Two of the most important ex-commanders of the extinct FARC guerrilla were assassinated in Venezuela. Dario Velásquez, known as “El Paisa,” and Henry Castellanos, known as “Romaña,” died in ambushes last week, which is a great blow to the FARC dissidents, known as the Second Marquetalia.
The death of Velásquez and Castellanos, who were signatories in the peace process, but later abandoned it, reveals the struggle being wedged between dissident groups of the FARC for control of the illicit economies in Venezuela and Colombia.
Hernán Darío Velásquez, better known as “El Paisa,” began his criminal career in the FARC at the age of 19. He joined the eastern bloc of the FARC and was under the orders of the historical commanders of the guerrilla, the “Mono Jojoy.” “El Paisa” rapidly rose through the ranks of the FARC, specializing in activities such as drug and arms trafficking and extortion, especially in his hometown of Antioquia.
Years later, “El Paisa” led the Teófilo Forero mobile column, which was a special operations force within the FARC known for its combat expertise and bloody terrorist attacks. Notable attacks include the bomb attack on the El Nogal Club in Bogotá, in which 36 people died, and the mass kidnapping of the deputies of Valle del Cauca. These events led “El Paisa” to become one of the most wanted and feared men in Colombia, and one of the most important members of the FARC.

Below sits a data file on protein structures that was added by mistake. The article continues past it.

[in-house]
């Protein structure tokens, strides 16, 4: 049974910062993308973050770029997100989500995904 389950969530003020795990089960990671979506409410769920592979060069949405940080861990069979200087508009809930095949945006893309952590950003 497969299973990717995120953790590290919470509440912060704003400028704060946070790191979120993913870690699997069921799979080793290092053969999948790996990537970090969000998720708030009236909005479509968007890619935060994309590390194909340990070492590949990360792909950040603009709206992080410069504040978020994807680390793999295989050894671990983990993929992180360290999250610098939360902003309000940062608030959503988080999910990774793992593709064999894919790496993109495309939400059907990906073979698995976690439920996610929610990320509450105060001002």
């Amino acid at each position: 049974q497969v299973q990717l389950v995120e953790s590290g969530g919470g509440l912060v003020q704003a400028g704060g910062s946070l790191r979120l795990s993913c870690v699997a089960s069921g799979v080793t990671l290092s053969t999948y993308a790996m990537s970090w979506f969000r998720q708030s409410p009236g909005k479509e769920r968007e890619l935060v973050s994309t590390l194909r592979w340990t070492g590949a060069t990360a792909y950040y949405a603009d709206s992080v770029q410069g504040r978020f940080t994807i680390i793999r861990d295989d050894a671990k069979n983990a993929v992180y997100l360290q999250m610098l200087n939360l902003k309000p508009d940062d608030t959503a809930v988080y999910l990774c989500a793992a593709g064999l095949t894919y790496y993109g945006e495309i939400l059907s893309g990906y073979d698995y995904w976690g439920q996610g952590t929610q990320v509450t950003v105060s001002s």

On the other hand, Henry Castellanos, better known as “Romaña,” commanded the 53rd front of the FARC, one of the most important in areas such as the Department of Meta. “Romaña” was also known as “the kidnapping czar” because of his specialty in random kidnappings on national roads, popularly known as “miraculous fishing.”
These kidnappings were carried out with the intention of financing the FARC’s guerrilla activities and occurred mainly in the Departments of Villavicencio, Cundinamarca, and Boyacá.
Castellanos also participated in the bloody takeover of the city of Mitú, where 43 people were killed and 61 members of the security forces were kidnapped. “Romaña’s” efficiency in kidnappings, extortion, and guerrilla takeovers led him to become a member of the FARC’s secretariat, the leadership of the terrorist organization.
Signing the Peace Agreement and its Abandonment
Both “El Paisa” and “Romaña” participated in signing the peace agreement with the Colombian government in 2016, and both were part of the FARC negotiating team despite being late additions to the negotiating table. The agreement sought to demobilize more than 32,000 guerrillas, reincorporate them into civilian life, and bring an absolute end to hostilities between the Colombian government and the FARC.
In July 2018, “El Paisa” left the Territorial Training and Reincorporation Space (ETCR) in Caquetá, where he was worked alongside other ex-combatants. Velásquez argued that the government betrayed the agreement since the terms were not being fulfilled and the capture of another FARC leader, Jesus Santrich, was a trap.
As for “Romaña,” he decided not to appear before the Special Jurisdiction for Peace (JEP) in 2019, arguing that he had received death threats.